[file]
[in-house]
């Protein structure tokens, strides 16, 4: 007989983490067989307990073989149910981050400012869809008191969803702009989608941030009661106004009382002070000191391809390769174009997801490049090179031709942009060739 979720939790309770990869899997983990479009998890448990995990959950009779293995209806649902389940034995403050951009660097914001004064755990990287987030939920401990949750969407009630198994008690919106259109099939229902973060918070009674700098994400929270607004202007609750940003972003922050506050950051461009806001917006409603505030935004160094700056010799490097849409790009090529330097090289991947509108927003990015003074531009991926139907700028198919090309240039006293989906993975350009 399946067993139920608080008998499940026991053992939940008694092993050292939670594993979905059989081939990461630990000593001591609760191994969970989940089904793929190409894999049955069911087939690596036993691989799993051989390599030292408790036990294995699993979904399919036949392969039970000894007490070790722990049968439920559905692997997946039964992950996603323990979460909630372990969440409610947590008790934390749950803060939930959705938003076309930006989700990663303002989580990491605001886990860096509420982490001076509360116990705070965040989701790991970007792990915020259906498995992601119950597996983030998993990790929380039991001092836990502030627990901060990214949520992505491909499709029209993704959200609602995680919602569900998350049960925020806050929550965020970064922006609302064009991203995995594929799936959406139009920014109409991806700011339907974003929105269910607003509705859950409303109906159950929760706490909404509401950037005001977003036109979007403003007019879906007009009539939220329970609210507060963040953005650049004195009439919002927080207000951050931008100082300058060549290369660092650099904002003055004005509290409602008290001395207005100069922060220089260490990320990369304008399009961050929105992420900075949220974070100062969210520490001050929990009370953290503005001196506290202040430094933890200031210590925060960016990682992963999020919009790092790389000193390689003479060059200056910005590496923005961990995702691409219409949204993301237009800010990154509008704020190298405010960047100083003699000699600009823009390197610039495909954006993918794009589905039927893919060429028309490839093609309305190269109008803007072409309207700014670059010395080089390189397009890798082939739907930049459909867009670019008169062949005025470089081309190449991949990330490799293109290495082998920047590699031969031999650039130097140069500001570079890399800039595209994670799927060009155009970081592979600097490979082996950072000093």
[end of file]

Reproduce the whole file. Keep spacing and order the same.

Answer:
[in-house]
């Protein structure tokens, strides 16, 4: 007989983490067989307990073989149910981050400012869809008191969803702009989608941030009661106004009382002070000191391809390769174009997801490049090179031709942009060739 979720939790309770990869899997983990479009998890448990995990959950009779293995209806649902389940034995403050951009660097914001004064755990990287987030939920401990949750969407009630198994008690919106259109099939229902973060918070009674700098994400929270607004202007609750940003972003922050506050950051461009806001917006409603505030935004160094700056010799490097849409790009090529330097090289991947509108927003990015003074531009991926139907700028198919090309240039006293989906993975350009 399946067993139920608080008998499940026991053992939940008694092993050292939670594993979905059989081939990461630990000593001591609760191994969970989940089904793929190409894999049955069911087939690596036993691989799993051989390599030292408790036990294995699993979904399919036949392969039970000894007490070790722990049968439920559905692997997946039964992950996603323990979460909630372990969440409610947590008790934390749950803060939930959705938003076309930006989700990663303002989580990491605001886990860096509420982490001076509360116990705070965040989701790991970007792990915020259906498995992601119950597996983030998993990790929380039991001092836990502030627990901060990214949520992505491909499709029209993704959200609602995680919602569900998350049960925020806050929550965020970064922006609302064009991203995995594929799936959406139009920014109409991806700011339907974003929105269910607003509705859950409303109906159950929760706490909404509401950037005001977003036109979007403003007019879906007009009539939220329970609210507060963040953005650049004195009439919002927080207000951050931008100082300058060549290369660092650099904002003055004005509290409602008290001395207005100069922060220089260490990320990369304008399009961050929105992420900075949220974070100062969210520490001050929990009370953290503005001196506290202040430094933890200031210590925060960016990682992963999020919009790092790389000193390689003479060059200056910005590496923005961990995702691409219409949204993301237009800010990154509008704020190298405010960047100083003699000699600009823009390197610039495909954006993918794009589905039927893919060429028309490839093609309305190269109008803007072409309207700014670059010395080089390189397009890798082939739907930049459909867009670019008169062949005025470089081309190449991949990330490799293109290495082998920047590699031969031999650039130097140069500001570079890399800039595209994670799927060009155009970081592979600097490979082996950072000093």